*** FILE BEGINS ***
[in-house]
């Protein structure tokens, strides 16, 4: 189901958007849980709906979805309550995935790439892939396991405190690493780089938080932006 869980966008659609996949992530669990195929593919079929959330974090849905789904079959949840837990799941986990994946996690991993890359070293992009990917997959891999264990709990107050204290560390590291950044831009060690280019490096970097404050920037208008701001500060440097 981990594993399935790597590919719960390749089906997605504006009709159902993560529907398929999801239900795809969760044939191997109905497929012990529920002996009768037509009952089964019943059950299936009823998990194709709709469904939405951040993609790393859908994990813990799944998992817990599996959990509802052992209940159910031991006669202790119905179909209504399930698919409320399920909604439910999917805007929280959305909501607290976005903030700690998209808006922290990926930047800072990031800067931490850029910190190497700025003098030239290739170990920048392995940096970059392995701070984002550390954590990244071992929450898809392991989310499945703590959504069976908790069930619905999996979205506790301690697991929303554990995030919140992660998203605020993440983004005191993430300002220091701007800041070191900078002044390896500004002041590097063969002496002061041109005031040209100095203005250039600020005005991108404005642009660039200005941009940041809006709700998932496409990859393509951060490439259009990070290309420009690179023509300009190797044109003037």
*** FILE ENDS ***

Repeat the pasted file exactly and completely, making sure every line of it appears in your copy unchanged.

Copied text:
[in-house]
């Protein structure tokens, strides 16, 4: 189901958007849980709906979805309550995935790439892939396991405190690493780089938080932006 869980966008659609996949992530669990195929593919079929959330974090849905789904079959949840837990799941986990994946996690991993890359070293992009990917997959891999264990709990107050204290560390590291950044831009060690280019490096970097404050920037208008701001500060440097 981990594993399935790597590919719960390749089906997605504006009709159902993560529907398929999801239900795809969760044939191997109905497929012990529920002996009768037509009952089964019943059950299936009823998990194709709709469904939405951040993609790393859908994990813990799944998992817990599996959990509802052992209940159910031991006669202790119905179909209504399930698919409320399920909604439910999917805007929280959305909501607290976005903030700690998209808006922290990926930047800072990031800067931490850029910190190497700025003098030239290739170990920048392995940096970059392995701070984002550390954590990244071992929450898809392991989310499945703590959504069976908790069930619905999996979205506790301690697991929303554990995030919140992660998203605020993440983004005191993430300002220091701007800041070191900078002044390896500004002041590097063969002496002061041109005031040209100095203005250039600020005005991108404005642009660039200005941009940041809006709700998932496409990859393509951060490439259009990070290309420009690179023509300009190797044109003037």